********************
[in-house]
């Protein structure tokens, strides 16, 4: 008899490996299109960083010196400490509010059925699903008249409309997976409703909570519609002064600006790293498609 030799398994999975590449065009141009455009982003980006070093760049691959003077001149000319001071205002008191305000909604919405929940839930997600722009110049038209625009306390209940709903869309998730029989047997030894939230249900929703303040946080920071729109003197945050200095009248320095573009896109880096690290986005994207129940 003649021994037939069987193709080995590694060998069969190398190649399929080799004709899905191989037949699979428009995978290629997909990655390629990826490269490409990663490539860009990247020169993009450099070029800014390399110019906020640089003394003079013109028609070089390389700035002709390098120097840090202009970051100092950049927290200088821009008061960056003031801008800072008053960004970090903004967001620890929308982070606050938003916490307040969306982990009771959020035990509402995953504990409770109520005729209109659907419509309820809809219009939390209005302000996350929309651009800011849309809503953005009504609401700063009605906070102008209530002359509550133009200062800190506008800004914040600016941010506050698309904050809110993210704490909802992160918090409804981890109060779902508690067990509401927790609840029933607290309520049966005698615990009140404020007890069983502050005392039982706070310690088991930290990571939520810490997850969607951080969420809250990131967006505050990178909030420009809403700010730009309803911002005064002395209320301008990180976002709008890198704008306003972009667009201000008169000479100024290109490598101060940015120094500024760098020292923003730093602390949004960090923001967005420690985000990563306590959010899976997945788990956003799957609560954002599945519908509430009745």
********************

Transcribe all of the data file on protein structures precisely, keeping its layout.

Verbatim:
[in-house]
């Protein structure tokens, strides 16, 4: 008899490996299109960083010196400490509010059925699903008249409309997976409703909570519609002064600006790293498609 030799398994999975590449065009141009455009982003980006070093760049691959003077001149000319001071205002008191305000909604919405929940839930997600722009110049038209625009306390209940709903869309998730029989047997030894939230249900929703303040946080920071729109003197945050200095009248320095573009896109880096690290986005994207129940 003649021994037939069987193709080995590694060998069969190398190649399929080799004709899905191989037949699979428009995978290629997909990655390629990826490269490409990663490539860009990247020169993009450099070029800014390399110019906020640089003394003079013109028609070089390389700035002709390098120097840090202009970051100092950049927290200088821009008061960056003031801008800072008053960004970090903004967001620890929308982070606050938003916490307040969306982990009771959020035990509402995953504990409770109520005729209109659907419509309820809809219009939390209005302000996350929309651009800011849309809503953005009504609401700063009605906070102008209530002359509550133009200062800190506008800004914040600016941010506050698309904050809110993210704490909802992160918090409804981890109060779902508690067990509401927790609840029933607290309520049966005698615990009140404020007890069983502050005392039982706070310690088991930290990571939520810490997850969607951080969420809250990131967006505050990178909030420009809403700010730009309803911002005064002395209320301008990180976002709008890198704008306003972009667009201000008169000479100024290109490598101060940015120094500024760098020292923003730093602390949004960090923001967005420690985000990563306590959010899976997945788990956003799957609560954002599945519908509430009745």